first night

Anything Goes

Izzy Osborne finds the trek to Trev's truly worthwhile...

 Trevelyan College Musical Society

 

Flicking through the programme of Anything Goes, I was intrigued to see how TCMS would manage to convey a story containing disguise, heart-break, sailors, angels and gangster priests in a venue that felt somewhat like a warehouse. However, as soon as the fantastic band (led by musical directors Pip Harland and Jo Turner) filled the room with the Cole Porter overture, it was clear that this production (directed by Micheal Huband) would surpass expectations of a college musical.

  Despite a fairly slow start, the whole cast lit up the stage in the musical number “Bon Voyage”. The harmonies were extremely tight- as with all of the large chorus numbers - and this, along with the simple choreography and vibrant costumes made this number a particular highlight. The male chorus of sailors should be particularly commended for their charming rendition of “There’ll Always be a Lady Fair”, which despite some slightly shaky harmonies at certain moments, brought smiles to the faces of the whole audience as soon as they marched into view. Unfortunately, the stage seemed rather too small to house the entire cast, making Anything Goes and the finale in particular seem rather crowded, especially when more complicated choreography was introduced.  Nevertheless, the performances of choreographers Emma Olley and Fleur Baikie as “The Angels” along with Sarah McMullan and Caitlin McEwan were flawless, all four wowing the audience with the range of dance styles presented, whilst simultaneously making all of the females in the room slightly sick with jealousy (is it necessary to be able to extend your leg above your head without even a hint of a grimace?!)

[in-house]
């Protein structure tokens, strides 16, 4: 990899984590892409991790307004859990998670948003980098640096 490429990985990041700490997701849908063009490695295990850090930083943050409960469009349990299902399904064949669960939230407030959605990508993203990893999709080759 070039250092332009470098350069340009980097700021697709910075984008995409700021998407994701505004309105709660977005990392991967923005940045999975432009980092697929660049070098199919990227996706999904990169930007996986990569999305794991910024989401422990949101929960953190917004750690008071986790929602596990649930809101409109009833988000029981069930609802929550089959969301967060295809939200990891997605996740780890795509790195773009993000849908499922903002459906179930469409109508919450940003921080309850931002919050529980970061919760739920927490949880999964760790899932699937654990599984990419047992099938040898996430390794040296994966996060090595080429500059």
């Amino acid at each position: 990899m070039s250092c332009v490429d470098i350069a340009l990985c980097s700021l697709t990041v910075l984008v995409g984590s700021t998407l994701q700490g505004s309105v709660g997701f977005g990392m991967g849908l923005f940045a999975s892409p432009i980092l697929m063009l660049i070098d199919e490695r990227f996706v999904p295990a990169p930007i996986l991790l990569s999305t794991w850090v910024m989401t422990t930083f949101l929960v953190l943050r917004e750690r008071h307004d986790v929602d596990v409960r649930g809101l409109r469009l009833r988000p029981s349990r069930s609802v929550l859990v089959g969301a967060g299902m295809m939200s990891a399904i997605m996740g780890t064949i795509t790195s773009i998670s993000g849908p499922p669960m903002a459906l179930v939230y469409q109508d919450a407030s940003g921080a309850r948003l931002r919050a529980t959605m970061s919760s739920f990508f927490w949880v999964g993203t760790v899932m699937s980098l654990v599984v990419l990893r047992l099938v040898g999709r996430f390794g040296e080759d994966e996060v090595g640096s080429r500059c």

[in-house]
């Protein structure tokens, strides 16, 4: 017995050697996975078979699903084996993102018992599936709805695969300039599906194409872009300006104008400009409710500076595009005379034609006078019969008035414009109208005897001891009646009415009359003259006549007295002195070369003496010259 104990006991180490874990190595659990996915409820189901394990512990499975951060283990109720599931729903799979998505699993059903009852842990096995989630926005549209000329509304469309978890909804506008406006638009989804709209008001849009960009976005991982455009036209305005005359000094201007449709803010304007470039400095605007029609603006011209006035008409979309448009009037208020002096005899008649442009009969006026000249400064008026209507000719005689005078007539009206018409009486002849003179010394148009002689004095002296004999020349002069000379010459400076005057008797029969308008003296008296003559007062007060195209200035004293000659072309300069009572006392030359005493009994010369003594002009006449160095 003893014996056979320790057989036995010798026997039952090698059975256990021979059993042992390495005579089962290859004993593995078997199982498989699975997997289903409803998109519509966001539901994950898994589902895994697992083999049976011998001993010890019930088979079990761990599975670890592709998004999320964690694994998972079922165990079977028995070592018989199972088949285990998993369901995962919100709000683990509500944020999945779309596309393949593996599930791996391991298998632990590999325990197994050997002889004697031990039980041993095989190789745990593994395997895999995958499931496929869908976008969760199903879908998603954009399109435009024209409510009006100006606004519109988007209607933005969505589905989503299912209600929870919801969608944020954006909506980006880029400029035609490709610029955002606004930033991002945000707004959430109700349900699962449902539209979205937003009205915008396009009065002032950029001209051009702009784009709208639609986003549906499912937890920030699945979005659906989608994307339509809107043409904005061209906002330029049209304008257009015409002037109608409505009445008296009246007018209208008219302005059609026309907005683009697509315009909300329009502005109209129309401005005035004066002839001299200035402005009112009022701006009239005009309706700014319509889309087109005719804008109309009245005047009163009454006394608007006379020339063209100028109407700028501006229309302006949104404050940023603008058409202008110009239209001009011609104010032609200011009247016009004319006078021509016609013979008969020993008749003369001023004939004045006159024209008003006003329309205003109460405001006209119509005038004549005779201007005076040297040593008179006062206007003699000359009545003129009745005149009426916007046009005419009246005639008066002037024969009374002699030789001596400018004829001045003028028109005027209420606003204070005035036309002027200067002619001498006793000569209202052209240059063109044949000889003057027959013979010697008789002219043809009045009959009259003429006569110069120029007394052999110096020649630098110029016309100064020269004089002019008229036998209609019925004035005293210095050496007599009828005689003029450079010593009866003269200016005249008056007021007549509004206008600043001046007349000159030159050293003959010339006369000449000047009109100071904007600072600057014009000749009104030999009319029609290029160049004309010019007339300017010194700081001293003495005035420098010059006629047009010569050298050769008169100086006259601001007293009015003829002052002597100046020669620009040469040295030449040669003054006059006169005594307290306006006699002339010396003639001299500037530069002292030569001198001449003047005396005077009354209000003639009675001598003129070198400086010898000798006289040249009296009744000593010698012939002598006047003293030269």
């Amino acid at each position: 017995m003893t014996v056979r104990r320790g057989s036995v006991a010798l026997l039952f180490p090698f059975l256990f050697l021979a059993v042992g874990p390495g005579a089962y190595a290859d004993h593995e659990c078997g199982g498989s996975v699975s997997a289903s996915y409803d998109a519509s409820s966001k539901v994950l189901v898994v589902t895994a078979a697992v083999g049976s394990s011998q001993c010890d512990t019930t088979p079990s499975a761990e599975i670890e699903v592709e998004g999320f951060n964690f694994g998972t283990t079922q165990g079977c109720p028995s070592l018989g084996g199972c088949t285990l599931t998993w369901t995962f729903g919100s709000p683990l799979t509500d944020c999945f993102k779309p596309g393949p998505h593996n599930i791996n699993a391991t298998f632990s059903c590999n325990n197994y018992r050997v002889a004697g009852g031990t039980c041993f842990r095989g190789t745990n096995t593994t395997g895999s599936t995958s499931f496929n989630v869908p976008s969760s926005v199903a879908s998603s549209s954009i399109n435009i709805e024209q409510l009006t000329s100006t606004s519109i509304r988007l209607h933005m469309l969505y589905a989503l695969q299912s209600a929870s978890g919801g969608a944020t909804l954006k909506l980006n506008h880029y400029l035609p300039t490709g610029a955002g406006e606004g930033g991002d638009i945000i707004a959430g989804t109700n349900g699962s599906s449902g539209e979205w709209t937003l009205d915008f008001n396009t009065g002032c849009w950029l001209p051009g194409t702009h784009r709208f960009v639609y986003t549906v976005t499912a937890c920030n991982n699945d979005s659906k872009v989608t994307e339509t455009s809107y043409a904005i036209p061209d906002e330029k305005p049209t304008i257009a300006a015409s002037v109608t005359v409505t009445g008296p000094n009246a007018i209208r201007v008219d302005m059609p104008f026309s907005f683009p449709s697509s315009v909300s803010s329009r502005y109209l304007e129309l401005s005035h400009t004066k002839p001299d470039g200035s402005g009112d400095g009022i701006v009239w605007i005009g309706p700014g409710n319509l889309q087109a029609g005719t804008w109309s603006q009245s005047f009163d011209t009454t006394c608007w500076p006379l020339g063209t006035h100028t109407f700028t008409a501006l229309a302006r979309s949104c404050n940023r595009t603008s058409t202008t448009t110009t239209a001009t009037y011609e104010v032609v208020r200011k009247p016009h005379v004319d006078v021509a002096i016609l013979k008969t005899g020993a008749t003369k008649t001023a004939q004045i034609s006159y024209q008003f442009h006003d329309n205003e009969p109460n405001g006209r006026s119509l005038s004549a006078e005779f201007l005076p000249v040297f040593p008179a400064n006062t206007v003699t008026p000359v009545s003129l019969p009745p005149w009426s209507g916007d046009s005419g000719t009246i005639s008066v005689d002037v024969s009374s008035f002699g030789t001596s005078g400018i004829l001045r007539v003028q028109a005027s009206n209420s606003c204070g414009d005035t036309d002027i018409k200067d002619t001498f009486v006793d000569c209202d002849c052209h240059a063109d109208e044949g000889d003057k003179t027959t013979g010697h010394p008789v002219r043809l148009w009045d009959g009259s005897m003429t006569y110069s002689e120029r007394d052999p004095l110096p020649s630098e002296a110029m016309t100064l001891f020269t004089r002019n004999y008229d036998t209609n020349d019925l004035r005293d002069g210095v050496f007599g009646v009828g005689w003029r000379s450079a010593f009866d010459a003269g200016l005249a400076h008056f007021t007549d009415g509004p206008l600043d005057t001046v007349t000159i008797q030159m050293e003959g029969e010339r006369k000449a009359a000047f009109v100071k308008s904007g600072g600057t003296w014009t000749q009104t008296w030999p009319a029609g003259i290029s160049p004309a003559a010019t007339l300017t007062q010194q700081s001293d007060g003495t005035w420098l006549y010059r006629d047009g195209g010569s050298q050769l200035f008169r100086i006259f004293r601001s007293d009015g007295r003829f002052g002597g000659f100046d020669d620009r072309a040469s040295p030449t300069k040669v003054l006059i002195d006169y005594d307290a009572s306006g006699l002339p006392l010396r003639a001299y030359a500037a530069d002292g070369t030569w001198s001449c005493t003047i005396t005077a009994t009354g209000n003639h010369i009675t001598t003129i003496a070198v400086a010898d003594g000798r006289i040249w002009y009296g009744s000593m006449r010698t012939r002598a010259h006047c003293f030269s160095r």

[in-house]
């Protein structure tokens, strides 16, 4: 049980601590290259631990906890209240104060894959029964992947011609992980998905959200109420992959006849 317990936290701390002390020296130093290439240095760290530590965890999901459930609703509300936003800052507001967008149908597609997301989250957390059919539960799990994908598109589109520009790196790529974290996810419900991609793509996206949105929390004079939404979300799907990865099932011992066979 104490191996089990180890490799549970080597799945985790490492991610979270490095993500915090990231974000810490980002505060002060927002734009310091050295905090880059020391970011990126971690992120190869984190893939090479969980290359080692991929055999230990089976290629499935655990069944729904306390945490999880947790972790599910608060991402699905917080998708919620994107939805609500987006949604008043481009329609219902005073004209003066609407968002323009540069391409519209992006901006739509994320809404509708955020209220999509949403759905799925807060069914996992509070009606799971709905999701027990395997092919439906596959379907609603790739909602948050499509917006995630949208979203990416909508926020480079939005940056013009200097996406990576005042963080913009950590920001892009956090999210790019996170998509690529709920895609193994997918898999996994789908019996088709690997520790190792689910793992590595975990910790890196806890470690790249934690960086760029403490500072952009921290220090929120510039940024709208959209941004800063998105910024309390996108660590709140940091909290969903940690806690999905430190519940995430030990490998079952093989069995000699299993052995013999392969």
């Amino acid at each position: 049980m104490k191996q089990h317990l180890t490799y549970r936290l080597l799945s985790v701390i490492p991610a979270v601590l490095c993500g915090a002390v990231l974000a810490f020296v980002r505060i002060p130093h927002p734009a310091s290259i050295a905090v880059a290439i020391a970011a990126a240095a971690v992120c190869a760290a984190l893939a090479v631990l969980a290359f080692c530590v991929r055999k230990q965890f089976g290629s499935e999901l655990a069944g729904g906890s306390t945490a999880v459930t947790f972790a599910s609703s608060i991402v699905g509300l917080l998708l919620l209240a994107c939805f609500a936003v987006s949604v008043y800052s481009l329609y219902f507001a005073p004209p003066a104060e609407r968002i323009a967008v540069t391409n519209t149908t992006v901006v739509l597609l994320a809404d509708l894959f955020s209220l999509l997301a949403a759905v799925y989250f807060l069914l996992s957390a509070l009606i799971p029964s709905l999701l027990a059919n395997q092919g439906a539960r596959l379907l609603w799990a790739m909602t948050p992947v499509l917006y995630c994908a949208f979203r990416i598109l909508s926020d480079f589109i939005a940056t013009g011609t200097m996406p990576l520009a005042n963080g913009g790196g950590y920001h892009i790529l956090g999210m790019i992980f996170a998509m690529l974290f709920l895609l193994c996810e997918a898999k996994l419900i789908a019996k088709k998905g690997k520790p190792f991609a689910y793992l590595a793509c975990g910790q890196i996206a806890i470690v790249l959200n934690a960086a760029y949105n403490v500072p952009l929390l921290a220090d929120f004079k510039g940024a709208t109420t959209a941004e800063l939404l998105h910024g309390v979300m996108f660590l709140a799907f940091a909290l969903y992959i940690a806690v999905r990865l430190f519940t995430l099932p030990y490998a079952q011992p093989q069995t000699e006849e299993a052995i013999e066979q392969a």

In terms of individual performances, there were several that clearly shone through and raised the level of the show, which had the tendency to drag slightly when these characters were not on stage. Natalie Goodwin as Hope Harcourt was exceptional. The beautiful tone of her voice stood out even in chorus numbers, and her performance of “Goodbye Little Dream” was performed with such elegant simplicity that I had shivers down my spine from beginning to end. Another outstanding performance was given by George Haynes as priest/gangster/china-man “Moonface Martin”. He exuded confidence on stage, and had a natural charisma that made him extremely easy to watch throughout, even in a character that could easily have become a pantomime caricature.

  Sophie Blaney and Adam Thompson played “Reno Sweeney” and “Billy Crocker”, the evangelising night-club singer and the slightly hopeless Wall Street broker who plot together to end Hope’s engagement to the British noble-man “Sir Evelyn Oakleigh.” The scenes between Reno and Billy initially tended to feel slightly forced, particularly in the number “You’re the Top”, where neither seemed to be entirely comfortable in their movements. Nevertheless, the number was rescued by the perpetual energy of the band, along with Sophie Blaney’s sultry and powerful vocals, which stood out from the outset.

  Micheal Galea and Josh Edwards excelled in their comedy roles as Billy’s alcoholic boss “Elisha Whitney” and Hope’s fiancé “Sir Evelyn Oakleigh”, Josh Edwards’ shameless performance of “The Gypsy In Me” leaving the whole audience in hysterics (particular thanks should go to whoever sourced the Velcro trousers, whipped off to reveal some spectacular black flares.) Both remained in character immaculately, providing constant laughs whenever they appeared.

 Credit should be given to Micheal Huband for putting together such a polished, and in moments, extremely professional production of such a high octane show. The energy of the cast and band and the strong acting of some of the principles meant that any awkward moments were quickly recovered from. I extremely enjoyed the performance, and would recommend making the trek to Trevs to witness some of the remarkable talent that they have to offer.

 

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Izzy Osborne

16 February 2012

The views expressed in the reviews and comments on this page are those of the reviewer, and are not representative of the views of DST or Durham University.
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